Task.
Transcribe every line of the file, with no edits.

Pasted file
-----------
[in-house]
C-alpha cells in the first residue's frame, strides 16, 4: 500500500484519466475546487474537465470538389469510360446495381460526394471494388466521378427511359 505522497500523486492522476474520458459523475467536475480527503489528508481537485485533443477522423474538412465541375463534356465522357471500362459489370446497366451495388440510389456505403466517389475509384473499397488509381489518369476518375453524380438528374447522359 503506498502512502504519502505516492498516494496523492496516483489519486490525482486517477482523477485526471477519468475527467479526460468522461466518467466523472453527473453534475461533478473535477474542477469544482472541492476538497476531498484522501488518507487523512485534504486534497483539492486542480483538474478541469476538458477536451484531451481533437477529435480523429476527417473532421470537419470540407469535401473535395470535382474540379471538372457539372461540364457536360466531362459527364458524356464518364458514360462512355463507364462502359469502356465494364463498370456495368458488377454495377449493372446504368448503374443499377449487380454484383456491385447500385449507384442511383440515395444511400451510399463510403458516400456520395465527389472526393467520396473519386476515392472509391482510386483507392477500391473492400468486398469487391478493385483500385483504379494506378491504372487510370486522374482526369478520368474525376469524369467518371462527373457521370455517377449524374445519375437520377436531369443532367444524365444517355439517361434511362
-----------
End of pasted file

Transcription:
[in-house]
C-alpha cells in the first residue's frame, strides 16, 4: 500500500484519466475546487474537465470538389469510360446495381460526394471494388466521378427511359 505522497500523486492522476474520458459523475467536475480527503489528508481537485485533443477522423474538412465541375463534356465522357471500362459489370446497366451495388440510389456505403466517389475509384473499397488509381489518369476518375453524380438528374447522359 503506498502512502504519502505516492498516494496523492496516483489519486490525482486517477482523477485526471477519468475527467479526460468522461466518467466523472453527473453534475461533478473535477474542477469544482472541492476538497476531498484522501488518507487523512485534504486534497483539492486542480483538474478541469476538458477536451484531451481533437477529435480523429476527417473532421470537419470540407469535401473535395470535382474540379471538372457539372461540364457536360466531362459527364458524356464518364458514360462512355463507364462502359469502356465494364463498370456495368458488377454495377449493372446504368448503374443499377449487380454484383456491385447500385449507384442511383440515395444511400451510399463510403458516400456520395465527389472526393467520396473519386476515392472509391482510386483507392477500391473492400468486398469487391478493385483500385483504379494506378491504372487510370486522374482526369478520368474525376469524369467518371462527373457521370455517377449524374445519375437520377436531369443532367444524365444517355439517361434511362